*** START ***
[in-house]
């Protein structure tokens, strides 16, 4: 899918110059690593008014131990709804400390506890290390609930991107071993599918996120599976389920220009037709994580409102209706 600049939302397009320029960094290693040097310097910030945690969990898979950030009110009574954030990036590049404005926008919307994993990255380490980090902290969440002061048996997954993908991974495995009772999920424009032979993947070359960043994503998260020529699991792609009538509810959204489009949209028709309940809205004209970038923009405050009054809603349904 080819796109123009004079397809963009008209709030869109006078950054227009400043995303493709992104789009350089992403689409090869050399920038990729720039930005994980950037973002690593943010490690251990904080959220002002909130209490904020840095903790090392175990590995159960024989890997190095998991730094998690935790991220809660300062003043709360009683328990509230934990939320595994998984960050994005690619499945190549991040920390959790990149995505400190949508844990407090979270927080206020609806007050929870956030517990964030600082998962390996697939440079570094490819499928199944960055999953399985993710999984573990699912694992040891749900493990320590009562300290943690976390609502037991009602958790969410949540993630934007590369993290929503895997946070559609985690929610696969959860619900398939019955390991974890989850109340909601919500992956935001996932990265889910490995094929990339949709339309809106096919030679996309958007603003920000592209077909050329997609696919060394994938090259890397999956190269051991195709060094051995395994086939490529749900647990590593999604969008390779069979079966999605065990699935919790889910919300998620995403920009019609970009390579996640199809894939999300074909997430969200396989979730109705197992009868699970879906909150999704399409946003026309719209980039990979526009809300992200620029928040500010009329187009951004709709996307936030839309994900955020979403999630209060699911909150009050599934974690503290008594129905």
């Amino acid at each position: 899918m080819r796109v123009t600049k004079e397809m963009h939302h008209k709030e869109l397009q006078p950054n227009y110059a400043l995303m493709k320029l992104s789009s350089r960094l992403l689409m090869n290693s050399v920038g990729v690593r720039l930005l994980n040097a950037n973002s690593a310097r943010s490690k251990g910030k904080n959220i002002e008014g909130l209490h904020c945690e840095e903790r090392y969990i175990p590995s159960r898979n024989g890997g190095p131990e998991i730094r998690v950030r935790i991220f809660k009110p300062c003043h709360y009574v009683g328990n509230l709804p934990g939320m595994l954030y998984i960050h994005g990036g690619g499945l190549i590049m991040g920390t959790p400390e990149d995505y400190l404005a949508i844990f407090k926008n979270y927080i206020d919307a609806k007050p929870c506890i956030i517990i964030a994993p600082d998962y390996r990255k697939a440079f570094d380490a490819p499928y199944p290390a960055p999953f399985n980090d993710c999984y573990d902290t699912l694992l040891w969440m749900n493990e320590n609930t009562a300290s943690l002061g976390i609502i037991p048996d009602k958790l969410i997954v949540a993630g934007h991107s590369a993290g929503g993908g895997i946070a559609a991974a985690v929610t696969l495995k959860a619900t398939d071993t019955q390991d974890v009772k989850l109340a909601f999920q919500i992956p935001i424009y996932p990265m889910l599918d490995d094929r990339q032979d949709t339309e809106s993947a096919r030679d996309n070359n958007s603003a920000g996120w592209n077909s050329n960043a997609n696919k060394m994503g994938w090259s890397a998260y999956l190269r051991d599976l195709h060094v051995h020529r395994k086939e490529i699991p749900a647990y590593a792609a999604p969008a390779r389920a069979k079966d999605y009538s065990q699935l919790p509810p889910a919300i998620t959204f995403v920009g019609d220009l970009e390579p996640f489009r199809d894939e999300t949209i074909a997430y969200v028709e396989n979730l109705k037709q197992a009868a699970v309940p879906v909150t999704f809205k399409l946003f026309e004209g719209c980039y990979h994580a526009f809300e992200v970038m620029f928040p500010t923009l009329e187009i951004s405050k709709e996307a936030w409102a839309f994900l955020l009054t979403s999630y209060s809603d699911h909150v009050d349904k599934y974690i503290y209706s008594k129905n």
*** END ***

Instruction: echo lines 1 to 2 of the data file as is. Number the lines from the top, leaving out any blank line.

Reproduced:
[in-house]
């Protein structure tokens, strides 16, 4: 899918110059690593008014131990709804400390506890290390609930991107071993599918996120599976389920220009037709994580409102209706 600049939302397009320029960094290693040097310097910030945690969990898979950030009110009574954030990036590049404005926008919307994993990255380490980090902290969440002061048996997954993908991974495995009772999920424009032979993947070359960043994503998260020529699991792609009538509810959204489009949209028709309940809205004209970038923009405050009054809603349904 080819796109123009004079397809963009008209709030869109006078950054227009400043995303493709992104789009350089992403689409090869050399920038990729720039930005994980950037973002690593943010490690251990904080959220002002909130209490904020840095903790090392175990590995159960024989890997190095998991730094998690935790991220809660300062003043709360009683328990509230934990939320595994998984960050994005690619499945190549991040920390959790990149995505400190949508844990407090979270927080206020609806007050929870956030517990964030600082998962390996697939440079570094490819499928199944960055999953399985993710999984573990699912694992040891749900493990320590009562300290943690976390609502037991009602958790969410949540993630934007590369993290929503895997946070559609985690929610696969959860619900398939019955390991974890989850109340909601919500992956935001996932990265889910490995094929990339949709339309809106096919030679996309958007603003920000592209077909050329997609696919060394994938090259890397999956190269051991195709060094051995395994086939490529749900647990590593999604969008390779069979079966999605065990699935919790889910919300998620995403920009019609970009390579996640199809894939999300074909997430969200396989979730109705197992009868699970879906909150999704399409946003026309719209980039990979526009809300992200620029928040500010009329187009951004709709996307936030839309994900955020979403999630209060699911909150009050599934974690503290008594129905």